[Frontiers in Bioscience E5, 653-661, January 1, 2013]

Assessment criteria for compensation of occupational bladder cancer

Wolfgang Schops1, Olaf Jungmann2, Jurgen Zumbe2, Michael Zellner3, Jan G. Hengstler4, Klaus Golka4

1Urological practice, St. Augustin, Germany, 2Department of Urology, Klinikum Leverkusen, Leverkusen, Germany, 3Department of Urology, Johannesbad Fachklinik, Bad Fussing, Germany, 4Leibniz Research Centre for Working Environment and Human Factors, Dortmund, Germany


1. Abstract
2. Introduction
3. Pillars of assessment of occupational diseases
3.1. Impartiality
3.2. Functional assessment as the gold standard
4. Calculation of compensation (MdE)
4.1. Basic MdE
4.2. Treatment and tumor-related secondary conditions
4.2.1. Loss of a kidney
4.2.2. Loss of the urinary bladder
4.2.3. Recurrent urinary tract infections
4.2.4. Reflux
4.2.5. Bladder dysfunction Differential diagnosis of bladder dysfunction MdE rating
4.2.6. Urethral stricture
4.2.7. Erectile dysfunction Diagnostics Expert assessment and MdE rating
5. Summary
6. References


In Germany, more than 100 bladder tumor cases are annually recognized as occupational disease and compensated, given that medical experts regard exposure to carcinogenic aromatic amines as a likely cause of cancer. The amount of compensation is initially based on the tumor staging and grading at the time of initial diagnosis ("basic MdE") (MdE - reduction of earning capacity) and is adapted after a recurrence-free period of 2 and 5 years, respectively. In the event of treatment or tumor-related secondary conditions, the monthly compensation increases based on the severity of the objectified functional disorder. In the following article, medical experts specializing in this field provide a complete list of all known disorders, including treatment-related loss of a kidney or erectile dysfunction. In addition, the weighting of medical criteria in the assessment and calculation of the compensation is analyzed in greater detail. Since the given criteria are based on comprehensible experiences of urologists with their patients, they also provide medical experts in other countries with valuable points of reference for the calculation of the compensation.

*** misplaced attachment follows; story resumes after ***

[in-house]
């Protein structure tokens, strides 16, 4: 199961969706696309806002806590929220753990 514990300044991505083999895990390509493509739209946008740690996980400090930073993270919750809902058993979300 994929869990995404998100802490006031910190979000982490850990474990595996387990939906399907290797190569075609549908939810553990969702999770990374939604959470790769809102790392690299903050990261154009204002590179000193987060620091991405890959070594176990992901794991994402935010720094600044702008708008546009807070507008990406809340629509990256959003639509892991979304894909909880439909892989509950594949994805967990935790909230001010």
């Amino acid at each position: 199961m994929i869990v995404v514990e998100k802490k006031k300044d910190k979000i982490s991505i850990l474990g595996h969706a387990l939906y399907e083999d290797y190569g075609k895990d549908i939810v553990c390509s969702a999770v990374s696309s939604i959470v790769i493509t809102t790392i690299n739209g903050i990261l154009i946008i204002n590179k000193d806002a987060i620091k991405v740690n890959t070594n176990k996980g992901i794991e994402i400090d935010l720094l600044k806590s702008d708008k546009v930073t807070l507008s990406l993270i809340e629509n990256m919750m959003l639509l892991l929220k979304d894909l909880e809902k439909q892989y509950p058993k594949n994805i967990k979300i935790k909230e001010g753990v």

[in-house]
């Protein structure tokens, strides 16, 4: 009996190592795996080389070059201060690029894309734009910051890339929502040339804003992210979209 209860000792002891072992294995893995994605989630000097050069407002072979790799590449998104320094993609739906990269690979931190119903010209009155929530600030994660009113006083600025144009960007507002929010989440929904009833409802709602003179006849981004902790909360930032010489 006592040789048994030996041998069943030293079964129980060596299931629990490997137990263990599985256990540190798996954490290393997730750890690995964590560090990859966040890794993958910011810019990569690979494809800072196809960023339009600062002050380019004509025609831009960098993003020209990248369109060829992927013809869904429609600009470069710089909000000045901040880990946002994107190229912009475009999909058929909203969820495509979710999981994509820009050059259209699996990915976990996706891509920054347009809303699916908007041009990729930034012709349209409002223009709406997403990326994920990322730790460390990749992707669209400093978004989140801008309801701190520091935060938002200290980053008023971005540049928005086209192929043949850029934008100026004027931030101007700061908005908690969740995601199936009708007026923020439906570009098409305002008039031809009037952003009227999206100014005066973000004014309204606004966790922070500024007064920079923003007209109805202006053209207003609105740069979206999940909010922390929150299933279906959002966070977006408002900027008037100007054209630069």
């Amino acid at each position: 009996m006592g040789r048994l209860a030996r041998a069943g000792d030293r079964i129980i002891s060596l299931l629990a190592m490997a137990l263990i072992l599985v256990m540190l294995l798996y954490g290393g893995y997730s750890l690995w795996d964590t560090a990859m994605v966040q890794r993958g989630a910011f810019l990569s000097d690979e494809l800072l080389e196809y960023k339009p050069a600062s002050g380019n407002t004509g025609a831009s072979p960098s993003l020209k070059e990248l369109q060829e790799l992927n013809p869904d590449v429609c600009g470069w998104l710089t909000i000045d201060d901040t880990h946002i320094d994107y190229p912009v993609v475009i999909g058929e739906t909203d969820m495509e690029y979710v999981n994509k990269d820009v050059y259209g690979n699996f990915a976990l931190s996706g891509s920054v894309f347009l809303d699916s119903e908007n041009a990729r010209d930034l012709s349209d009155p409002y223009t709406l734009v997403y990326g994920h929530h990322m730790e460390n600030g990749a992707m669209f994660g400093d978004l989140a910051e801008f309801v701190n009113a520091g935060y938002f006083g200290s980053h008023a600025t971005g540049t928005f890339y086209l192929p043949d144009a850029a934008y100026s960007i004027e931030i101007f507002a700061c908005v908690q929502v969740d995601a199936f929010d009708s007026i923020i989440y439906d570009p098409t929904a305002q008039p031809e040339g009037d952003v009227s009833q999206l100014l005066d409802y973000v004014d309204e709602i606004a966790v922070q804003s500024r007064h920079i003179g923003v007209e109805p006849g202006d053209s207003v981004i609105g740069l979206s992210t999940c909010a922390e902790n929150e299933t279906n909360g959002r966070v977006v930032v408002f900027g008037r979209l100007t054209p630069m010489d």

Various countries have established different legal systems to compensate injuries that occur during work and occupational activities. In Germany, the statutory accident insurance was initiated as an insurance for the benefit of the employees for the account of the employers, while indemnifying the latter from claims under civil law on parts of the injured. It is a branch of social insurance. As a compulsory insurance, it covers all injuries sustained by the insured as a result of insured occupational activities. Insurance claims include accidents at the workplace, travel on the way to and from work as well as occupational diseases (1). Occupational diseases are diseases suffered by the insured in their working environment, which are either defined in Appendix 1 to the German Occupational Diseases Ordinance (2) or are known to be work-related according to latest scientific findings. Statutory accident insurance benefits include monetary compensation for the insured or their surviving dependents (e.g. wage replacement benefits and retirement benefits) and - in the event of death - benefits for surviving dependents (e.g. widow's/widower's and orphan's pension). The legal basis is the Seventh Volume of the German Social Security Code (SGB VII) (1). The statutory accident insurance costs are covered solely by the employers in the form of insurance premiums, the amount of which depends on the member company's individual risk profile and frequency of claims. The amount of benefits paid to the affected employees is calculated on the basis of their previous wages and the degree of reduction of earning capacity (MdE).